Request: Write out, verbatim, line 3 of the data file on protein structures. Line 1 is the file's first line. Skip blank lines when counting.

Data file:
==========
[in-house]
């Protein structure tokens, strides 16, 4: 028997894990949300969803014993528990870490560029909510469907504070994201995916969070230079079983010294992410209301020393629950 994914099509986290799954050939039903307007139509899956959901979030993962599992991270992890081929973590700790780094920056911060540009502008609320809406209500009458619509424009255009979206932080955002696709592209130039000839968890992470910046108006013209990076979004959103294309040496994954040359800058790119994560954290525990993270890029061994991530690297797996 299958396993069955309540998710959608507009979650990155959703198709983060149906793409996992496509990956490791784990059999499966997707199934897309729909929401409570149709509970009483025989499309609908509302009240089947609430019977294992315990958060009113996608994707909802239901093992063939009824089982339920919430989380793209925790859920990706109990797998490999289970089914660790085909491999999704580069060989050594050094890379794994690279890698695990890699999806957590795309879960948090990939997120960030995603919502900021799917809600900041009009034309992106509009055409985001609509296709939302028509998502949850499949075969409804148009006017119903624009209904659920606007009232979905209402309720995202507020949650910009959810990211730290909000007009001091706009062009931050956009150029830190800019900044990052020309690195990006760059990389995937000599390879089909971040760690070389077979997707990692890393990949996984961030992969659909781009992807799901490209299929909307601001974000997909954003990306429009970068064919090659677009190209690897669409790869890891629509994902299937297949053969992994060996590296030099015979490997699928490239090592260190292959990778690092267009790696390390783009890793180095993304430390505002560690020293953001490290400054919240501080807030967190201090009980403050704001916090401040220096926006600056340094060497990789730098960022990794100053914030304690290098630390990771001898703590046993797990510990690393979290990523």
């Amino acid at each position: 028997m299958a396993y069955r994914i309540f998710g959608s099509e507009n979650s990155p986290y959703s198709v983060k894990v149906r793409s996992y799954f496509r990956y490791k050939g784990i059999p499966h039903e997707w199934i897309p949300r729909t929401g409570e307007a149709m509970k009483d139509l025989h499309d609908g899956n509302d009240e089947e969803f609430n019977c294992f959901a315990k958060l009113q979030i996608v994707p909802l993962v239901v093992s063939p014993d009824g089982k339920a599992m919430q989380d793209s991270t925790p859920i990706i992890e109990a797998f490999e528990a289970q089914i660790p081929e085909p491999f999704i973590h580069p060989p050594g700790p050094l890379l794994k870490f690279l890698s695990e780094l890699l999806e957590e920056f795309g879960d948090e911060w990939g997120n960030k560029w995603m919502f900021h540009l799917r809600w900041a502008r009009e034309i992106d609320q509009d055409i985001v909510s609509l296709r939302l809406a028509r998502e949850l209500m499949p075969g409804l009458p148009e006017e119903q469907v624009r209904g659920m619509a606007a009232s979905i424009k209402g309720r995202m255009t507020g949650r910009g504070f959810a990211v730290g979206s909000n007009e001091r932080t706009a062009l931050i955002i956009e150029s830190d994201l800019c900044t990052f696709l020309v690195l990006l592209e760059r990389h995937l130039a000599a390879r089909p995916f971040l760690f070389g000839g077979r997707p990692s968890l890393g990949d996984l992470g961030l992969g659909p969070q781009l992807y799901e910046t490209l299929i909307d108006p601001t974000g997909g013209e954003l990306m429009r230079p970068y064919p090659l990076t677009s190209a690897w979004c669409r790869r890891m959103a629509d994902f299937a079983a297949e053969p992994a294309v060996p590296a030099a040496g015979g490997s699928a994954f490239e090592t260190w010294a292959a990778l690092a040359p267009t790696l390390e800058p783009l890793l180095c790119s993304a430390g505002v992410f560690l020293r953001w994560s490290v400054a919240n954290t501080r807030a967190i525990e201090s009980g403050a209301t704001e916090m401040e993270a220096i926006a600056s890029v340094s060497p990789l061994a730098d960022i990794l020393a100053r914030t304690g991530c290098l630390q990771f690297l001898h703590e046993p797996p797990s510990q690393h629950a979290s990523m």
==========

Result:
């Amino acid at each position: 028997m299958a396993y069955r994914i309540f998710g959608s099509e507009n979650s990155p986290y959703s198709v983060k894990v149906r793409s996992y799954f496509r990956y490791k050939g784990i059999p499966h039903e997707w199934i897309p949300r729909t929401g409570e307007a149709m509970k009483d139509l025989h499309d609908g899956n509302d009240e089947e969803f609430n019977c294992f959901a315990k958060l009113q979030i996608v994707p909802l993962v239901v093992s063939p014993d009824g089982k339920a599992m919430q989380d793209s991270t925790p859920i990706i992890e109990a797998f490999e528990a289970q089914i660790p081929e085909p491999f999704i973590h580069p060989p050594g700790p050094l890379l794994k870490f690279l890698s695990e780094l890699l999806e957590e920056f795309g879960d948090e911060w990939g997120n960030k560029w995603m919502f900021h540009l799917r809600w900041a502008r009009e034309i992106d609320q509009d055409i985001v909510s609509l296709r939302l809406a028509r998502e949850l209500m499949p075969g409804l009458p148009e006017e119903q469907v624009r209904g659920m619509a606007a009232s979905i424009k209402g309720r995202m255009t507020g949650r910009g504070f959810a990211v730290g979206s909000n007009e001091r932080t706009a062009l931050i955002i956009e150029s830190d994201l800019c900044t990052f696709l020309v690195l990006l592209e760059r990389h995937l130039a000599a390879r089909p995916f971040l760690f070389g000839g077979r997707p990692s968890l890393g990949d996984l992470g961030l992969g659909p969070q781009l992807y799901e910046t490209l299929i909307d108006p601001t974000g997909g013209e954003l990306m429009r230079p970068y064919p090659l990076t677009s190209a690897w979004c669409r790869r890891m959103a629509d994902f299937a079983a297949e053969p992994a294309v060996p590296a030099a040496g015979g490997s699928a994954f490239e090592t260190w010294a292959a990778l690092a040359p267009t790696l390390e800058p783009l890793l180095c790119s993304a430390g505002v992410f560690l020293r953001w994560s490290v400054a919240n954290t501080r807030a967190i525990e201090s009980g403050a209301t704001e916090m401040e993270a220096i926006a600056s890029v340094s060497p990789l061994a730098d960022i990794l020393a100053r914030t304690g991530c290098l630390q990771f690297l001898h703590e046993p797996p797990s510990q690393h629950a979290s990523m």